'We cannot keep the kinds of meals we have known and also keep the planet we have known,' he writes, pointing out that animal products create more greenhouse gas emissions than the entire transportation sector. A beautiful work of narrative non-fiction punctuated with enough terrifying facts to turn even the most committed of turkey guzzlers into sprout-waving vegan-gelists (well, at least some of the time), this is the fallible person's guide to saving the planet.

Read our recent interview with him here.

Argument: 'I don't have a racist bone in my body'

How To Be an Antiracist by Ibram X. Kendi (2019)

There is no such thing, argues Ibram X.  Kendi, as being 'not racist' or 'colourblind - there is only being actively racist or actively antiracist, only advancing racist ideas or antiracist ones. 

If that sounds unforgiving or difficult to get your head around, don't worry: his book is a calm, clear and powerful argument that weaves ethics, history, law and science to interrogate the language we use and the assumptions we make about ourselves when it comes to race. It's also an electrifying narrative of his own personal awakening.

Read our interview with Ibram X. Kendi here.

Argument: 'Praise be to God this Christmas'

Outgrowing God by Richard Dawkins (2019)

It might a feel a trifle unseasonal to dispute the existence of God while gorging on Christmas pudding. But if you do, Richard Dawkins will back you.

Drawing on science, philosophy and history to interrogate the hypocrisies of all religious systems, Outgrowing God attempts to disprove the notion the universe had a Creator at all. The proof, he argues, is in the evolutionary pudding.

[This] is not God Delusion lite, or God Delusion for the Young,’ he wrote on this website in September. ‘[It] goes beyond The God Delusion on the subject of morality, and the deeply wrong-headed but lamentably influential idea that the Bible is a good source of moral lessons.’ A handy companion for anyone in the mood for a spot of festive iconoclasm this Christmas.

Illustration by Ryan MacEachern for Penguin 2019

Illustration by Ryan MacEachern for Penguin 2019

The argument: 'Hang on, I just need to take a pic of the turkey for Instagram'

Ten Arguments for Deleting Your Social Media Accounts Right Now by Jaron Lanier (2019)

How many phones do you think will be on the table by the time the sherry comes out this Christmas? If the answer is 'all of them', your family might have a social media problem. Time to tell them about Silicon Valley maverick Jarod Lanier’s manifesto for getting off Facebook, Instagram, Twitter - and yes, even Whatsapp - for good.

The essence of his argument is simple: social media is toxic. It makes us sadder, angrier, less empathetic, more tribal and yet more isolated. Companies like Facebook and Google deploy constant surveillance and subconscious manipulation of their users. They monetise our online activity (which, in any other context, could be called labour), for which we get little, if anything, in return.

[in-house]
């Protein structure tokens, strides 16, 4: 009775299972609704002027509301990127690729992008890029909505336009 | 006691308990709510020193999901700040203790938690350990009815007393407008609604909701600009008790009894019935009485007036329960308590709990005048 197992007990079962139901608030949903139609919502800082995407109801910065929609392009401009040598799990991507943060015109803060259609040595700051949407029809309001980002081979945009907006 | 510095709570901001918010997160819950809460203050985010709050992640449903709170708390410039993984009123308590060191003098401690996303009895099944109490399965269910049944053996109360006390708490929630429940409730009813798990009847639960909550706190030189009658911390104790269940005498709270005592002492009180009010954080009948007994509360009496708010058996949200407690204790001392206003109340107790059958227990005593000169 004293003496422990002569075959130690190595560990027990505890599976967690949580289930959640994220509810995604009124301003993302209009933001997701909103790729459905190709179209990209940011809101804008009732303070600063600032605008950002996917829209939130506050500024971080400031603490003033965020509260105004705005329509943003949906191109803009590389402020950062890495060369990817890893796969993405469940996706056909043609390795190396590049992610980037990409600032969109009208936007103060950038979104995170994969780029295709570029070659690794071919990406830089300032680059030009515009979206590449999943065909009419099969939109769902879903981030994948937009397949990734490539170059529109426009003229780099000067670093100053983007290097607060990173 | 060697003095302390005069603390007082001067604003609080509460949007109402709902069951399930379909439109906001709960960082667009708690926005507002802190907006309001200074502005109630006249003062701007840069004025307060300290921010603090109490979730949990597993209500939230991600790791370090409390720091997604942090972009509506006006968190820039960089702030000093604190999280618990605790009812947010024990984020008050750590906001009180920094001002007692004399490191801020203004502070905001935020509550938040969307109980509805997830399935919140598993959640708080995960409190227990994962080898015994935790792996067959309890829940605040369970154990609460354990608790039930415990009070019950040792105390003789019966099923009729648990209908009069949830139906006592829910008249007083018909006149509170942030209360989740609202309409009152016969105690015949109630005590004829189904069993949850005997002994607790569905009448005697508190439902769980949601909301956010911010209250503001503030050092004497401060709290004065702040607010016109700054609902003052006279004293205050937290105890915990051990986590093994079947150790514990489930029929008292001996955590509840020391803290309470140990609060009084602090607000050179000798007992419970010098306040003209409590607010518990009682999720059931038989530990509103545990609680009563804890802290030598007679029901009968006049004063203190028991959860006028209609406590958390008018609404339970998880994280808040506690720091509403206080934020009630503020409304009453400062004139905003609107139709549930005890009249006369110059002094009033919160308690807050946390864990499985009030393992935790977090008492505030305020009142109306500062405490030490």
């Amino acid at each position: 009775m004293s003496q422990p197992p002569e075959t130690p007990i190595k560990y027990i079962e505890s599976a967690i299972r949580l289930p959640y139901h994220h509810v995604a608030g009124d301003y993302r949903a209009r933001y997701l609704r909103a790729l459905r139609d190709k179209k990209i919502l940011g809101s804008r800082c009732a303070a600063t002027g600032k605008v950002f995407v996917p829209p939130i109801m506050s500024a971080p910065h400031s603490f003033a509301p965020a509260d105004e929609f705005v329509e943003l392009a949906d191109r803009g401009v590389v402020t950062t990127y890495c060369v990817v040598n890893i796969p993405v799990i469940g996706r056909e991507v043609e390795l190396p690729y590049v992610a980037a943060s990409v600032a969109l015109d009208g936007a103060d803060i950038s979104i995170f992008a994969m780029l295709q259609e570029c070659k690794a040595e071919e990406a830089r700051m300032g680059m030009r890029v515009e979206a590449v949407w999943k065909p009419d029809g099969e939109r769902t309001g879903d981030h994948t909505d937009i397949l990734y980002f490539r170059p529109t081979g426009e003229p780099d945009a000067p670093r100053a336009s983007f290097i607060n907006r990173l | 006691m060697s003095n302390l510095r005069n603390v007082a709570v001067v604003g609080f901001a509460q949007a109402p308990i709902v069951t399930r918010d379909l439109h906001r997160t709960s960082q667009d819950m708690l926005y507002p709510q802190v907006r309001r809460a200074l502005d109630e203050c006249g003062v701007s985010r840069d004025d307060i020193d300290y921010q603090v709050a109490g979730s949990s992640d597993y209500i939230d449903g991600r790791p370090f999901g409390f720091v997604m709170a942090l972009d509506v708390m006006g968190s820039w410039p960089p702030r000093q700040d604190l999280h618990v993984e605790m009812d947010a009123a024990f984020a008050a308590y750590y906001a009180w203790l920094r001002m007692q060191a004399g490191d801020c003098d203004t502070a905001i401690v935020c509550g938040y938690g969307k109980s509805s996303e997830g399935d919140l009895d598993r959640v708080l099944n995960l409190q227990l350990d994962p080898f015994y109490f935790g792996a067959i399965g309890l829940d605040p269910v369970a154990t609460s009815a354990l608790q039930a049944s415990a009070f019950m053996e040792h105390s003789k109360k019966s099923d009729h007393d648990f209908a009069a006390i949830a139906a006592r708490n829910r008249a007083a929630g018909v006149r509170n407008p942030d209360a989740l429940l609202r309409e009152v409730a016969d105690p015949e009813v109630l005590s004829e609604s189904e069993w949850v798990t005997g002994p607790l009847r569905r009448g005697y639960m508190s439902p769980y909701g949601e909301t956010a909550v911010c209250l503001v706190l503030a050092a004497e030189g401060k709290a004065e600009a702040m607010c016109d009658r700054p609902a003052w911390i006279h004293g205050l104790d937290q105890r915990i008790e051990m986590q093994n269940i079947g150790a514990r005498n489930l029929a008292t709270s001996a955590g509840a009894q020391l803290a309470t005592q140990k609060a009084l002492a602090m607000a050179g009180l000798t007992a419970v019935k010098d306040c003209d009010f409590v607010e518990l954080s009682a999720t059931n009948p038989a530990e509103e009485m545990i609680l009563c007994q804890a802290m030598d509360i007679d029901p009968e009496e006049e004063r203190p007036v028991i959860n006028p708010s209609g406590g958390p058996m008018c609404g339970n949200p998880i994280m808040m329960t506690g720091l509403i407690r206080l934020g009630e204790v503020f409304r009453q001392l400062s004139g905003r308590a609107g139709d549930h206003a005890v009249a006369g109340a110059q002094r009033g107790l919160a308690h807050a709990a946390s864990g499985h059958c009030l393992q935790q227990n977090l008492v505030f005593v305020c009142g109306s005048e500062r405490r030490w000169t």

His arguments are compelling and wide-ranging, witty and profound. It will, at the very least make you want to take your phone off the table this Christmas, and implore those around you to do the same.

Argument: 'The NHS has gone to the dogs'

The Language of Kindness: A Nurse's Story by Christie Watson (2018)

We should all spare a thought for our doctors and nurses at Christmas. While we’re stuffing our faces with turkey and mince pies, they’re facing the busiest time of year.

Christie Watson’s beautifully compassionate memoir is, as doctor-turned-bestselling-author Adam Kay describes it, a 'remarkable book about what it means to be a nurse and what it means to care.’

It is also about what it means to love - not only one’s patients, but one’s colleagues and one’s work. Her anecdotes range from the heart-clutchingly beautiful to the gut-wringingly sad as she takes you down the corridors, cubicles and operating theatres of the largest national health service in the world.

Argument: 'So, what are you actually doing with your life?'

Money Lessons by Lisa Conway-Hughes (2019)

‘So,’ your dad says from the sofa as a Netflix thriller unfolds in the background, ‘what are your plans for next year?’ You know what that means. The most direct translation: ‘What the hell are you doing with your life, and when are you going to get serious about money?’ 

This time, be prepared. Money Lessons by Lisa Conway-Hughes is your own pocket-sized financial expert. How do you ask for a pay rise? How do you save for a house? How do you budget for a wedding? And what about squirrelling for retirement? 

Conway is a money-saving savant who will help you turn your life upside down, and shake it by the ankles until the coins tumble out. Stuffed with tips, hacks and inspiring stories of success, it's essential reading for anyone who wants to turn a dream into a plan, and then a reality. And it’ll get your dad off your back.